Immaculate fruits and vegetables lining supermarkets have an ugly and unexpected cost, according to Ben Chesler, the co-founder of the online grocer Imperfect Foods, which launched in Boston and surrounding areas on Monday.
“People crave aesthetic perfection,” Chesler said. “The grocery stores tell growers they need aesthetic perfection and then all of a sudden we’re left with 20 percent of produce that doesn’t get used.”
Though perfectly edible, surplus produce and the bounty that bucks beauty standards goes to waste—about 20 billion pounds in America alone each year, according to Feeding America. So Chesler and CEO and co-founder Ben Simon founded Imperfect Produce in San Francisco in 2015 with the goal of sourcing “ugly” produce from farmers and delivering boxes to the front doors of customers, at upwards of 30 percent less than what they’d pay at the supermarket.
While still a student at Newton South High School, Chesler and his friends founded a non-profit to combat the child sex trade, though he switched gears to the issue of food waste after he befriended Simon. At the time, Simon was studying the University of Maryland and noticed the staggering amount of perishable food the cafeteria threw away. He established the Food Recovery Network in 2011 to donate this food to the needy and tapped Chesler’s non-profit experience to help scale the organization to 150 colleges nationwide.
From there, the idea of cutting food waste really took root.
“It touches so many issues at once,” Chesler said. “Food is 8 percent of the solid waste on this planet and so it’s a huge contributor to greenhouse gas emissions through methane. So one, it’s a huge environmental issue. Two, it’s a huge water issue because of all the resources that go into it. And three, for me, it was just a common sense. There are people who need food and we’re growing too much.”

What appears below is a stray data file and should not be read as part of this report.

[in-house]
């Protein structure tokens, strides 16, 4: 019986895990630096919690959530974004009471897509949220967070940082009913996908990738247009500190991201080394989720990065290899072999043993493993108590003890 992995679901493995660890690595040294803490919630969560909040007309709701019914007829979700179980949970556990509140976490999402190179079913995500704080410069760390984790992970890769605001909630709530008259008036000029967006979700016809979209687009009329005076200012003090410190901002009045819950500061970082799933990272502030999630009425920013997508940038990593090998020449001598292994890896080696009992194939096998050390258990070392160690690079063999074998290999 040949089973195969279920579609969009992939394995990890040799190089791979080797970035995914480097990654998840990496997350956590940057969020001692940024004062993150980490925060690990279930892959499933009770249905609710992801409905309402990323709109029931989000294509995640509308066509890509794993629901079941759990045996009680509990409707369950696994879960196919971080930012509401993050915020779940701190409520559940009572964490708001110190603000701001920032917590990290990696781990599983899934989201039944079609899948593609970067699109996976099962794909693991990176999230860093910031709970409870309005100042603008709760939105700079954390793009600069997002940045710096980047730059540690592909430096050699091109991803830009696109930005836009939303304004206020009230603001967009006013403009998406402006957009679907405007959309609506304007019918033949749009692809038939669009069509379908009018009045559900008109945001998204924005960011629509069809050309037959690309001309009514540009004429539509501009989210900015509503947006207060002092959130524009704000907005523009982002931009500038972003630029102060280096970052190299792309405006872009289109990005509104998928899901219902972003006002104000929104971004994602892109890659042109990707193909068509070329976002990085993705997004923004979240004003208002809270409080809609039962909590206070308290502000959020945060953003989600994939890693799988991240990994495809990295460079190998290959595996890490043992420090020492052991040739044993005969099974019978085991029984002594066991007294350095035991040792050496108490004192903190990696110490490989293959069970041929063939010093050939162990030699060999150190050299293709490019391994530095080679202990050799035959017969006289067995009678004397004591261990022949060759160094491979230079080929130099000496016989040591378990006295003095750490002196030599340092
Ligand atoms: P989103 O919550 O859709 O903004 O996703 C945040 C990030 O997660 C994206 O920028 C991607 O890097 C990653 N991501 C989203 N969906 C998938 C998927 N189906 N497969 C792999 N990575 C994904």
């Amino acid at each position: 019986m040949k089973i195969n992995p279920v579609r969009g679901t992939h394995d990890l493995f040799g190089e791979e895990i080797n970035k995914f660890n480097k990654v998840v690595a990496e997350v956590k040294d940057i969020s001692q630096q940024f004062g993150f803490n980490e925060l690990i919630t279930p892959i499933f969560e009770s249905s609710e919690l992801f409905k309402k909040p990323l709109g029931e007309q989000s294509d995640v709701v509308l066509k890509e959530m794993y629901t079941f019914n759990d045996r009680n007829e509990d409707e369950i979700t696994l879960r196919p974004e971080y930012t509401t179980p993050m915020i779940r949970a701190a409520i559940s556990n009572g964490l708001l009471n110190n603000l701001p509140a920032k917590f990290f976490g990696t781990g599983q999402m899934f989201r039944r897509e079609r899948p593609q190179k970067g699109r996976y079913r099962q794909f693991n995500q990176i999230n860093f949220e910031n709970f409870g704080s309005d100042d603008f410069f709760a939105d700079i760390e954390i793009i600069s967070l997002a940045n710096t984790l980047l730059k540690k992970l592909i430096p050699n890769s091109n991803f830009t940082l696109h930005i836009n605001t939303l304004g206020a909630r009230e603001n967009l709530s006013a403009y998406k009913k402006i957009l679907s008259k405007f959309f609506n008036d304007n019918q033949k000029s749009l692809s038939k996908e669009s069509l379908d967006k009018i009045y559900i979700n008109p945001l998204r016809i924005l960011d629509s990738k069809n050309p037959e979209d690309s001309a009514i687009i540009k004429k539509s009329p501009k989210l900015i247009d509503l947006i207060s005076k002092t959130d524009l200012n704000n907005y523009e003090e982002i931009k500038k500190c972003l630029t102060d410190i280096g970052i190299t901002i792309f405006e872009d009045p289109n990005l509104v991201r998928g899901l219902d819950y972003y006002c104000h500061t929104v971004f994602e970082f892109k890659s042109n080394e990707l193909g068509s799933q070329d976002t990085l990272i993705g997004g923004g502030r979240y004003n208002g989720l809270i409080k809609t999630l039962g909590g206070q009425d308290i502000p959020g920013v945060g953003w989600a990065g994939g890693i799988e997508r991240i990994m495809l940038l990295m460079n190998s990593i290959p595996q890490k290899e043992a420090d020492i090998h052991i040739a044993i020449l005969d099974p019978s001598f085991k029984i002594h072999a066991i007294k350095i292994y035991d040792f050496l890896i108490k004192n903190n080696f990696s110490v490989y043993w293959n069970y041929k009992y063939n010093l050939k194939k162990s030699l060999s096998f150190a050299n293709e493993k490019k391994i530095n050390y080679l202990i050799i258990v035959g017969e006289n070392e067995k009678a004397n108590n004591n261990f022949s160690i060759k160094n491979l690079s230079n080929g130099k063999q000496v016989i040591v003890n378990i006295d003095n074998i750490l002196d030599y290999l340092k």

Imperfect Produce sources from over 200 local, regional, and national farms, which mostly are family-owned or a co-op. The purveyor’s subscription model allows customers to choose from an assortment of about 75 organic or conventional produce items for weekly delivery, with prices ranging from $11 for a small seven-to-nine pound box of conventional items and running up to $39-$43 for an extra-large, 23-25-pound box of organic produce.
Though the company blossomed on the West Coast, it’s since branched out to six facilities where employees stock boxes and send them to 26 distribution hubs — everywhere from Austin to Minneapolis — where they’re loaded into vans and sent out for delivery.
The company’s first Massachusetts facility in Hyde Park services Boston and the surrounding areas of Arlington, Allston/Brighton, Watertown, and Newton.
“Our goal here is to be the leading online grocery store where people don’t have to compromise value and values,” Chesler said. “It’s about getting good food for a good value, and you can feel good about your impact on the world.”